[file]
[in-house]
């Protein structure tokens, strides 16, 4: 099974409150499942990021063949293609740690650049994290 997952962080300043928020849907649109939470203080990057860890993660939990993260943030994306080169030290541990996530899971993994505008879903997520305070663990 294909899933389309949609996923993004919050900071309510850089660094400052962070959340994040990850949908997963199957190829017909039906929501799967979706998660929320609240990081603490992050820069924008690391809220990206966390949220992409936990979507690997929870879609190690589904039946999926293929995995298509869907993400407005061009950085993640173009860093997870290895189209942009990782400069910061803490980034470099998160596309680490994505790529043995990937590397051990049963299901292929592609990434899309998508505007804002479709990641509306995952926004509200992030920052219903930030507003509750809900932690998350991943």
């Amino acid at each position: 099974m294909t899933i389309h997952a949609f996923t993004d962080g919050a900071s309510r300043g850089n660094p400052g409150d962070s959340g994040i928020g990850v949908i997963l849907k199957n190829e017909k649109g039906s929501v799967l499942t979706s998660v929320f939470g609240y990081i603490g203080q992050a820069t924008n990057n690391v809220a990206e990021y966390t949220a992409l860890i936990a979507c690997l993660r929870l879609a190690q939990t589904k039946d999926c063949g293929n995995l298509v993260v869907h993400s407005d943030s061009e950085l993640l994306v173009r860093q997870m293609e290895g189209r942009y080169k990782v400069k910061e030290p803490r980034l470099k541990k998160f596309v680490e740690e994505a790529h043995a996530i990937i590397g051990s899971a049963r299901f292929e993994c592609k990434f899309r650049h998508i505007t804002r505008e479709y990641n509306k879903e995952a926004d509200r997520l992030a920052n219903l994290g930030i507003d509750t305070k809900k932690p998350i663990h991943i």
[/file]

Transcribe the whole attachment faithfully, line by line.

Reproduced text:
[in-house]
């Protein structure tokens, strides 16, 4: 099974409150499942990021063949293609740690650049994290 997952962080300043928020849907649109939470203080990057860890993660939990993260943030994306080169030290541990996530899971993994505008879903997520305070663990 294909899933389309949609996923993004919050900071309510850089660094400052962070959340994040990850949908997963199957190829017909039906929501799967979706998660929320609240990081603490992050820069924008690391809220990206966390949220992409936990979507690997929870879609190690589904039946999926293929995995298509869907993400407005061009950085993640173009860093997870290895189209942009990782400069910061803490980034470099998160596309680490994505790529043995990937590397051990049963299901292929592609990434899309998508505007804002479709990641509306995952926004509200992030920052219903930030507003509750809900932690998350991943």
């Amino acid at each position: 099974m294909t899933i389309h997952a949609f996923t993004d962080g919050a900071s309510r300043g850089n660094p400052g409150d962070s959340g994040i928020g990850v949908i997963l849907k199957n190829e017909k649109g039906s929501v799967l499942t979706s998660v929320f939470g609240y990081i603490g203080q992050a820069t924008n990057n690391v809220a990206e990021y966390t949220a992409l860890i936990a979507c690997l993660r929870l879609a190690q939990t589904k039946d999926c063949g293929n995995l298509v993260v869907h993400s407005d943030s061009e950085l993640l994306v173009r860093q997870m293609e290895g189209r942009y080169k990782v400069k910061e030290p803490r980034l470099k541990k998160f596309v680490e740690e994505a790529h043995a996530i990937i590397g051990s899971a049963r299901f292929e993994c592609k990434f899309r650049h998508i505007t804002r505008e479709y990641n509306k879903e995952a926004d509200r997520l992030a920052n219903l994290g930030i507003d509750t305070k809900k932690p998350i663990h991943i």